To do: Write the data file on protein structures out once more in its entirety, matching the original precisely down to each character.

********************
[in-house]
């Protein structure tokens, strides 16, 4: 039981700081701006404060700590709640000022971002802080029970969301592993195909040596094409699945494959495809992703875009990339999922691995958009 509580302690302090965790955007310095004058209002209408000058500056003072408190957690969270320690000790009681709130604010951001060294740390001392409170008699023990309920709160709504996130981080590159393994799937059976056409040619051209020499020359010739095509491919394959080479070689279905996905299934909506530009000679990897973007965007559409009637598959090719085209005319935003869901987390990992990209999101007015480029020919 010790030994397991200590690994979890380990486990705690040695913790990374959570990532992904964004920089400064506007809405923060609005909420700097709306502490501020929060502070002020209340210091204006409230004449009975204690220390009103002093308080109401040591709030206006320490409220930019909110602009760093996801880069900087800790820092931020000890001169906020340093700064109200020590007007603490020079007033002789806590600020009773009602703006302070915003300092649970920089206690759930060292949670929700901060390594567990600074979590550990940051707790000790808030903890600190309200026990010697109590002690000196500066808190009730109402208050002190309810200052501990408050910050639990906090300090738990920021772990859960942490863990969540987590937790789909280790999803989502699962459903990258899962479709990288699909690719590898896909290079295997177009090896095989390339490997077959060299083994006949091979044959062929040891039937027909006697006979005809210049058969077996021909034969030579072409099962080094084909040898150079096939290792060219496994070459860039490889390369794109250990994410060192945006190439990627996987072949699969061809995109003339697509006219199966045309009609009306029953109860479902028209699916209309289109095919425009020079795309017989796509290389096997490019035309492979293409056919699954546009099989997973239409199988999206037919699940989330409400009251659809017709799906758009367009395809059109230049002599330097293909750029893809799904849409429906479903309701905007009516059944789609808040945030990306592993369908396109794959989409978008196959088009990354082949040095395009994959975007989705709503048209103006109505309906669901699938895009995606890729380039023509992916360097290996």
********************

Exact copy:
[in-house]
């Protein structure tokens, strides 16, 4: 039981700081701006404060700590709640000022971002802080029970969301592993195909040596094409699945494959495809992703875009990339999922691995958009 509580302690302090965790955007310095004058209002209408000058500056003072408190957690969270320690000790009681709130604010951001060294740390001392409170008699023990309920709160709504996130981080590159393994799937059976056409040619051209020499020359010739095509491919394959080479070689279905996905299934909506530009000679990897973007965007559409009637598959090719085209005319935003869901987390990992990209999101007015480029020919 010790030994397991200590690994979890380990486990705690040695913790990374959570990532992904964004920089400064506007809405923060609005909420700097709306502490501020929060502070002020209340210091204006409230004449009975204690220390009103002093308080109401040591709030206006320490409220930019909110602009760093996801880069900087800790820092931020000890001169906020340093700064109200020590007007603490020079007033002789806590600020009773009602703006302070915003300092649970920089206690759930060292949670929700901060390594567990600074979590550990940051707790000790808030903890600190309200026990010697109590002690000196500066808190009730109402208050002190309810200052501990408050910050639990906090300090738990920021772990859960942490863990969540987590937790789909280790999803989502699962459903990258899962479709990288699909690719590898896909290079295997177009090896095989390339490997077959060299083994006949091979044959062929040891039937027909006697006979005809210049058969077996021909034969030579072409099962080094084909040898150079096939290792060219496994070459860039490889390369794109250990994410060192945006190439990627996987072949699969061809995109003339697509006219199966045309009609009306029953109860479902028209699916209309289109095919425009020079795309017989796509290389096997490019035309492979293409056919699954546009099989997973239409199988999206037919699940989330409400009251659809017709799906758009367009395809059109230049002599330097293909750029893809799904849409429906479903309701905007009516059944789609808040945030990306592993369908396109794959989409978008196959088009990354082949040095395009994959975007989705709503048209103006109505309906669901699938895009995606890729380039023509992916360097290996």